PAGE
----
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Top concern of banks: Making sure mobile is secure

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There is a spate of pessimists among us who will deposit their “mattress money” only in a bank with armed guards and a security system that rivals Fort Knox. Others read screaming headlines outlining that well-known Company X was hacked and Social Security or credit card numbers were compromised.

For banks rushing to offer the latest and greatest applications in the mobile banking arena, quelling consumers' security fears will be an everlasting work in progress.

“Home banking apps that have been adapted for mobile devices, such as smartphones and tablets, have created a significant security challenge for worldwide financial firms,” Ariel Sanchez, a consultant at IOActive, an industry leader of computer security services, told PC World magazine earlier this year. “As our research shows, financial industries should increase the security standards they use for their mobile home banking solutions.”

But while the pessimists wait in line at their local branch, consumers armed with a new smartphone or tablet appear to be embracing mobile banking.

Javelin Strategy & Research reports that the adoption of smartphone, tablet and mobile banking is “shattering expectations,” which raises the stakes for financial institutions to compete through “superior” mobile banking. According to Javelin, 95 million U.S. adults used mobile banking in 2013, up 27 million from 2012.

However, the Javelin study relents that 40 percent of smartphone users fear that as financial institutions push forward offering innovative and convenient financial options, consumers are left questioning whether some aspects of security were compromised in their rush to market.

The good news for apprehensive customers: transactions are taking place over cellular networks or within secure applications.

Wireless networks are secure connections over Wi-Fi. Because of this, mobile banking sessions may be less susceptible than many other forms of e-commerce transactions over the Internet. Wireless phones typically don't allow browser plug-ins or background processes to operate, so consumers who choose effective passwords can be comfortable knowing that their mobile banking transactions are safe and secure.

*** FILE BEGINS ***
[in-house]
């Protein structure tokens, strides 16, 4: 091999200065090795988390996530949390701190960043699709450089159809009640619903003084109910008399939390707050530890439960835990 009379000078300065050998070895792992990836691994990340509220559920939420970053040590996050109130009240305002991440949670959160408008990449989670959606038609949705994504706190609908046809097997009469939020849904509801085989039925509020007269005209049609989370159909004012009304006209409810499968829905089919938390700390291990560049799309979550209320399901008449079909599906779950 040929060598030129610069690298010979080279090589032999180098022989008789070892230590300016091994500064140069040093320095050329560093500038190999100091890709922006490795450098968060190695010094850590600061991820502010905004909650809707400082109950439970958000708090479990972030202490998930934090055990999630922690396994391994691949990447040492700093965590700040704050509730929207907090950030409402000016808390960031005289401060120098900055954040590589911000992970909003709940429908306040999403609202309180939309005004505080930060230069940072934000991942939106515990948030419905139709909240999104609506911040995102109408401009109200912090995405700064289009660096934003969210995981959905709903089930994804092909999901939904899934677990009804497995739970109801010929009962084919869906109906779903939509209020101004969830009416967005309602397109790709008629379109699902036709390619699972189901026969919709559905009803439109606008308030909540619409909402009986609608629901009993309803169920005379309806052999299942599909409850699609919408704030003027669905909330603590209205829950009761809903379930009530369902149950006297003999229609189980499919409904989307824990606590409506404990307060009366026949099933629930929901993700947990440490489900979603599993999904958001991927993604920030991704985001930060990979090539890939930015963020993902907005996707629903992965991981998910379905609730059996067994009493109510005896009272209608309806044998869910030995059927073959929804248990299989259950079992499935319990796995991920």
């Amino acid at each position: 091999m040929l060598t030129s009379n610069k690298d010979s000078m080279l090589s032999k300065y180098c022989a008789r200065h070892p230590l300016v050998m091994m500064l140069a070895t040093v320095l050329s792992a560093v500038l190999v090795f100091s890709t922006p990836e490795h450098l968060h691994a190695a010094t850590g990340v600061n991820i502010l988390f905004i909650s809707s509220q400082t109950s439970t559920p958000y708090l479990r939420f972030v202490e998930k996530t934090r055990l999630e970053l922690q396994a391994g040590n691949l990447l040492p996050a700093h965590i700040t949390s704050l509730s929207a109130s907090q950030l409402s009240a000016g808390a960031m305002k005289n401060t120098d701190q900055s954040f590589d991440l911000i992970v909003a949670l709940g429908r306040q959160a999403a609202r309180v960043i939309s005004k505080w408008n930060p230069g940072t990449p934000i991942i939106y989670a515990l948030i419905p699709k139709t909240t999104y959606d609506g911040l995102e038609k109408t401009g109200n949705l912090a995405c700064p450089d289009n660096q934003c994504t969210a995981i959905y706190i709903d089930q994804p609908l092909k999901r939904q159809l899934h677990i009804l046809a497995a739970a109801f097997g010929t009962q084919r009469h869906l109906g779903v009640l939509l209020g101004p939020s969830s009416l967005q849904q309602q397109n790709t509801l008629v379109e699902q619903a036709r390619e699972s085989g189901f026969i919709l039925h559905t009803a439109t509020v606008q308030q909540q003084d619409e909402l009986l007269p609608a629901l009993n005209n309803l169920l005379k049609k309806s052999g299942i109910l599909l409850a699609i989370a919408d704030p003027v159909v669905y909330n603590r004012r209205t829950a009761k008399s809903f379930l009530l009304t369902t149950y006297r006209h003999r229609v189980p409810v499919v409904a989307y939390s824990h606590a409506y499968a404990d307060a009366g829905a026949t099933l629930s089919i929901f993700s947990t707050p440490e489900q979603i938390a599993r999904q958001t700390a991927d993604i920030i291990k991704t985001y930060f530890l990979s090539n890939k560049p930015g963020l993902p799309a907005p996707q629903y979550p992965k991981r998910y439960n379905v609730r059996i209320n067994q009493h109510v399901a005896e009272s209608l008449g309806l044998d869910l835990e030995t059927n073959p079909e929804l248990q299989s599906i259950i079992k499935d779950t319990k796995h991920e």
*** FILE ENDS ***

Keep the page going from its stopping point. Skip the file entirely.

Duane Coda is a freelance writer based in Mountain Lakes.

THE CHECKLIST

When choosing a mobile banking platform, experts say to check to see if the following security building blocks are in place:

  • Firewall systems and intrusion-detection software.
  • Sensitive information encryption that protects ID data sent over the Internet.
  • Advanced encryption technology that prevents unauthorized access.
  • Profiles and passwords with multifactor security.
  • Alerts for users to download the latest security fortifications.
  • Real-time threat-detection platforms.

                                                                                                       

Mobile banking aficionados know that when it comes to security, it is not a one-way street paved only by the bank. Users must participate in the paving process. The following tips may seem like no-brainers to some, but these friendly reminders always are appropriate:

  • Deploy the digital locking mechanism on your mobile device.
  • Do what you’re told: download and apply security updates and patches to your mobile browser when these are made available by your wireless provider.
  • Do not install pirated software or apps of unknown origin.
  • Log off properly after each mobile banking session.
  • Immediately report lost, stolen or damaged handheld devices to your bank (even if it’s a false alarm).
  • Don’t get phished in: banks and most other merchants will not ask you to confirm sensitive ID data via email.
  • Don’t perform any mobile banking maneuver down at the corner coffee shop that lures you in with free Wi-Fi. More times than not this is public access Wi-Fi.

Public Wi-Fi connections have a propensity to be full of holes. When accessing account information in this situation, switch to another network. For smartphone users, disabling the Wi-Fi and switching to a cellular network is a secure route to take.

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